Her weird feeling didn’t come Brittany or her attorney. Cyrus Junior was tense, but nothing screamed danger from him. No, it was Junior’s attorney. Gorman, normally Mr. Cool-and-Collected, fingered his right suit jacket pocket. The wrongness of his movements rippled across her nerves. They were too alien, too reptilian. His actions reminded her of something she couldn’t quite place. She only caught a glimpse of the item he pulled from his pocket, the bulk of it hidden in his sleeve. From the bailiff’s angle on the other side of the group, he hadn’t seen a damn thing, and the court reporter was too busy typing to notice.

Gorman shifted on his heels the instant Brittany Johnson’s attorney leaned forward to make his point with the judge. Something seemed to take over Billie’s body, a voice inside her head screaming to move. Now.

She threw herself over the railing and into the court’s well, but not before Gorman reached for Brittany. Sharpened stone appeared in his hand. He yanked the pregnant widow to his chest.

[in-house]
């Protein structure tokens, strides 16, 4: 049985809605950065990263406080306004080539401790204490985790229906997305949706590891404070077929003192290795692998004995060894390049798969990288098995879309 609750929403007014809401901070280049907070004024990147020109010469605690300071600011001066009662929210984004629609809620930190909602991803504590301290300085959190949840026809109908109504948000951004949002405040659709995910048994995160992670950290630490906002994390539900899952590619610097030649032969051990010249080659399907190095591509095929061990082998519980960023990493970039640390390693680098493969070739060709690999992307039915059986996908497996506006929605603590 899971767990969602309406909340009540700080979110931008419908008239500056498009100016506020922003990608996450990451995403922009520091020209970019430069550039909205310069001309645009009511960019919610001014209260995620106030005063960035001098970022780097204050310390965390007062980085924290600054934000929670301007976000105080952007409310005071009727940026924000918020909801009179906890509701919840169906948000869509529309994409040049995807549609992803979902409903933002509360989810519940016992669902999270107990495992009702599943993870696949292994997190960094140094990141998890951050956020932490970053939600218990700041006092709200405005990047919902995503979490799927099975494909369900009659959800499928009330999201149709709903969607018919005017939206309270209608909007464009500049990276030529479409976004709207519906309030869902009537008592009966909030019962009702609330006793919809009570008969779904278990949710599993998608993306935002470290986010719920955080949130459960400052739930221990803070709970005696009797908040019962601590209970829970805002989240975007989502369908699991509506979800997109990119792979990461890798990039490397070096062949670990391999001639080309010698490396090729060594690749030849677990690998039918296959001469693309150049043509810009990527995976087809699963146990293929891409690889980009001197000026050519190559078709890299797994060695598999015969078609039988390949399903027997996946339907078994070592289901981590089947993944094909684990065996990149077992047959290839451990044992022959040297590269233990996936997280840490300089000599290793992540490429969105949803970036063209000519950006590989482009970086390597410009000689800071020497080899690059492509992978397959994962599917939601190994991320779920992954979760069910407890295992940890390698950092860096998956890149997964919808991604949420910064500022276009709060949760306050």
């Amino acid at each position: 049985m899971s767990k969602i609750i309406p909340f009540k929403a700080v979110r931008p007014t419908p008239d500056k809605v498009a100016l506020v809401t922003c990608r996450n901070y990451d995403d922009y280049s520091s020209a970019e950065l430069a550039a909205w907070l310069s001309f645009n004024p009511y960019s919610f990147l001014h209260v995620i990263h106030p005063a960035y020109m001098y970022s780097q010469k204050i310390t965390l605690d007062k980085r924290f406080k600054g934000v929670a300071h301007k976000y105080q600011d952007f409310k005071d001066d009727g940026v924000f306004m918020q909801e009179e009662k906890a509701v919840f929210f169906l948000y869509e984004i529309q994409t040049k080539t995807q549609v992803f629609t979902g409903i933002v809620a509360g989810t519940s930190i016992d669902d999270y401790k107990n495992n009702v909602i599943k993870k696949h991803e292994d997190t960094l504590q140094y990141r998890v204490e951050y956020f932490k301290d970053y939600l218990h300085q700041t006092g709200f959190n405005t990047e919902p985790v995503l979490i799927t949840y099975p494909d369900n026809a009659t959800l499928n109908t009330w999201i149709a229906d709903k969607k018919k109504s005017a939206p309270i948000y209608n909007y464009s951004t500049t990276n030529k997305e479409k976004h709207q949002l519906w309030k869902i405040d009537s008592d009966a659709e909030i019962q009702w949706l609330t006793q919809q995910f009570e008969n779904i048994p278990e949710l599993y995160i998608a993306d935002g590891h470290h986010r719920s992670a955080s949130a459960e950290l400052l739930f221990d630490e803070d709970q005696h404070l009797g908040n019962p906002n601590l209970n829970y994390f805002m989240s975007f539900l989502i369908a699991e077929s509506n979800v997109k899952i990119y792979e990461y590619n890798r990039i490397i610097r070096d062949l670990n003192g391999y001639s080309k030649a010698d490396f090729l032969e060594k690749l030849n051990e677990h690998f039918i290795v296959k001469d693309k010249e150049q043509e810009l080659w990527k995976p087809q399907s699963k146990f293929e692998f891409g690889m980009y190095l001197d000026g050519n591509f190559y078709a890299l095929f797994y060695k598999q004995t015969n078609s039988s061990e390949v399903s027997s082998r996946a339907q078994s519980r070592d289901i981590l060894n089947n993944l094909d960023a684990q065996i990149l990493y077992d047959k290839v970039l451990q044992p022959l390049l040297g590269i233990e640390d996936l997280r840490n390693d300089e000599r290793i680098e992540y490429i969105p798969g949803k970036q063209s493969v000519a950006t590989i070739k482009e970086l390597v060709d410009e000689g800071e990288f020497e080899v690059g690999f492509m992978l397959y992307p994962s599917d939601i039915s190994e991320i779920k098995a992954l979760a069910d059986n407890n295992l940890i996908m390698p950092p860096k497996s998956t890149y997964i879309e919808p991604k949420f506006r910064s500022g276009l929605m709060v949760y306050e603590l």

Too late, too late, too late, the voice in the back of her head screamed. She was too fucking far away. Time dropped into first gear. What she wouldn’t give for a reverse. The bailiff’s eyes locked on Billie, not the endangered woman. His mouth opened and his hand dropped to his baton.

One step.

Billie shook off the woman in the gallery who grabbed at her and tried to pull her back over the railing.

Two steps.

Cyrus Junior jumped in front of Gorman and Brittany to intercept Billie. She drove her elbow to Junior’s gut and a palm strike to his chin. He started to collapse.

Three steps.